Each of the songs in I've Been Mostly Awake, is written and features a top musician, most of whom are also noted as composers of at least some of their own work. The songs are filled with melody and thoughtful lyrics. Presented in a mostly bluegrass format, they nevertheless present songs that work well as country, pop, or jazzy swing songs, depending strongly on the influences creating the unique sound of each artist. These songs access a wide variety of hints and shades of bluegrass without becoming stereotyped. A listener can picture Claire Lynch leaning against a piano in a lounge singing her song One Mistake at a Time, while Tim O'Brien's Things that Still Remain capture his unique ability to capture direct emotion in his singing. Shawn Camp and Pam Tillis each contribute songs that fit well into the sub-genre that's now being called "real country." Never Go Back by the Gibson Brothers contains their characteristic thoughtful look at the future while examining their past in a song filled with determination to keep growing and becoming. Dale Ann Bradley's contribution celebrates the contribution of Momma and Daddy to the fulfillment of dreams in the present in Now and Then, which is filled with nostalgia.

Weisberger emerges here not for his own brilliance, but for his ability to work with individual performers to help them realize their own unique musical selves. Each song on the album captures the signature sound of a song the featured singer would write. There doesn't seem to be any hint that Jon seeks to dominate or impose his own sound or vision on the song. Rather, his work functions to help each writer capture and maintain a characteristic self. This makes him either a genius at helping people find their own voice or a chameleon without a signature sound of his own. I prefer the former. Eric Gibson remarks, "We have written a few times with Jon and were struck by how comfortable the process was. Each song was a true co-write with good give and take. Jon is a pro."  Other songs in I've Been Mostly Awake were co-written with Jeremy Garrett, Sara Siskind, Stephen Mougin, Kim Richey & Thomas Jutz, Jim Lauderdale, Sierra Hull, and Chris Jones. These major performers are supported by some of the best singers in the business singing harmony, including Steve Gulley, Del McCoury, Carl Jackson, Patty Mitchell, Thomas Jutz, Sally Jones, and Darren Vincent. The project was engineered and mixed by Ben Surratt at Compass Records studio, who also is listed as Associate Producer.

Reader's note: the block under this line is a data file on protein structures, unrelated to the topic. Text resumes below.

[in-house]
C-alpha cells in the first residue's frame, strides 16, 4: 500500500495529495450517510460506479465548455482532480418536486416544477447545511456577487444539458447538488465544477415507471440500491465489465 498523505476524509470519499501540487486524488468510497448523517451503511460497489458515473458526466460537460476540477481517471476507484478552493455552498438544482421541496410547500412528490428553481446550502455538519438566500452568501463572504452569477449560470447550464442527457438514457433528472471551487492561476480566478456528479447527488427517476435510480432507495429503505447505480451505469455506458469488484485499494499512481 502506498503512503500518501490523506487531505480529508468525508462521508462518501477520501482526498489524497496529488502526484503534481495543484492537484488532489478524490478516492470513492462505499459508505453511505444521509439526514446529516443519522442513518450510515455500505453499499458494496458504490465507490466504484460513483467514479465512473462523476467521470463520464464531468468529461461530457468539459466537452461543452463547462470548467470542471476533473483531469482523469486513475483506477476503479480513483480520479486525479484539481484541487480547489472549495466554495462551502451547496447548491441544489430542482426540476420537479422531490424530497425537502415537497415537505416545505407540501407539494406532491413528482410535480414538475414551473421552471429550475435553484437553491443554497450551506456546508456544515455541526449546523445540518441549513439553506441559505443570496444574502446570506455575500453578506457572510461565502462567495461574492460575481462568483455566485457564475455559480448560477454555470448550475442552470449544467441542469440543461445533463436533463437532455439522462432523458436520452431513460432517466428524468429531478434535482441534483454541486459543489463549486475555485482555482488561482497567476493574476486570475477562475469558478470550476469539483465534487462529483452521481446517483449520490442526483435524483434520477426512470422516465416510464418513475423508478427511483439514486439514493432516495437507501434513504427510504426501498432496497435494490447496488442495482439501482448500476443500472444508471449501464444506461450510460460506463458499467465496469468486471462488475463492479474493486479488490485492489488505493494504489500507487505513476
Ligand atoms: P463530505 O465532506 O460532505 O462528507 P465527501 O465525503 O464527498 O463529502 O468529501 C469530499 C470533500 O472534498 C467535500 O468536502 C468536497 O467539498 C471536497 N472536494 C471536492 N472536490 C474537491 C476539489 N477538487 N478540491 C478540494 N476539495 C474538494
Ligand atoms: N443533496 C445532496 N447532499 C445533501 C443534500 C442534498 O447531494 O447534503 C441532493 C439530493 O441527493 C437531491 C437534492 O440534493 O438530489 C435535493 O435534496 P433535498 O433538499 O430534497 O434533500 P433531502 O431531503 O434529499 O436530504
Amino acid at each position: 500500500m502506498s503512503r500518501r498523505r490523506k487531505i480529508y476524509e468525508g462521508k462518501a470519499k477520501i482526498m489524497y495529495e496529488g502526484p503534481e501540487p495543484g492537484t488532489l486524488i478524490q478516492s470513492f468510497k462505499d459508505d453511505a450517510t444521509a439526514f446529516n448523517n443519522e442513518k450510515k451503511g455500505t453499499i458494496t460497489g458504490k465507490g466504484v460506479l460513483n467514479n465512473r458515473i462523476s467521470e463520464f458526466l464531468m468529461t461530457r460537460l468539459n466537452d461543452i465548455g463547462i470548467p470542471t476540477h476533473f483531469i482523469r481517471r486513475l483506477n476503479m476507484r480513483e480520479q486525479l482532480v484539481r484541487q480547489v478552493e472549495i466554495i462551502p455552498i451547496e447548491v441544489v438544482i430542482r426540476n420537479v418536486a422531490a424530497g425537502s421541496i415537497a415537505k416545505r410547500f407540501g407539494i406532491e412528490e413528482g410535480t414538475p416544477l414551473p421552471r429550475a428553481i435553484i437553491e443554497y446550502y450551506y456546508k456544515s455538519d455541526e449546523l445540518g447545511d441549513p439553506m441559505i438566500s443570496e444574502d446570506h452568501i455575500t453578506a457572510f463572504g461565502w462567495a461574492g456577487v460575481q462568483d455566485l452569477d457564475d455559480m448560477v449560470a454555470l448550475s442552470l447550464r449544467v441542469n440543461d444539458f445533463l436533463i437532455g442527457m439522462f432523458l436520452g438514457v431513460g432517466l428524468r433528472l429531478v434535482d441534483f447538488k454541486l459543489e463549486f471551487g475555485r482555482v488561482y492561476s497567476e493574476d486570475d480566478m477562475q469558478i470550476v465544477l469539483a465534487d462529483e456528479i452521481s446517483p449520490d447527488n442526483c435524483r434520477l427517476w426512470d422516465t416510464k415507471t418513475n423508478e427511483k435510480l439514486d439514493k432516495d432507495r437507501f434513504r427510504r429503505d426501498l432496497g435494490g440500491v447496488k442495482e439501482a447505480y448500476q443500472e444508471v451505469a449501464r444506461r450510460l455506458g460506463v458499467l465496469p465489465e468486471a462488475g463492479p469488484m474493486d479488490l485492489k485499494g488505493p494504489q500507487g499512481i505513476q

Jon  Weisberger - Executive Producer

  Jon Weisberger, during his busy career in music, has worn many hats. As a writer, he's won IBMA awards for Print Media Person of the Year (2000), Liner Notes of the Year (2001) and Bluegrass Song Writer of the Year (2012) He co-hosts, with Del McCoury a program of traditional music on Xm/Sirius radio called "Hand Picked with Del McCoury. He plays bass with Chris Jones & the Night Drivers. He is a graduate of the California Institute of the Arts and currently serves as Chairman of the Board of IBMA. The present CD is the first production of Wise Kings Global Entertainment, in which Jon is a partner with Dan Keen, former ASCAP Vice-President and current professor at Belmont College in Nashville, .

Dan Keen - Co-Executive Producer

Dan Keen commented, "Our company is really a Publishing company. We decided to launch it with a benefit project for the IBMA based on several things. One is the First Fruits doctrine in the Scriptures. The idea is that you don't wait until you're successful and then give to God and others. You do that up front, trusting that your efforts will be blessed and you will be fine.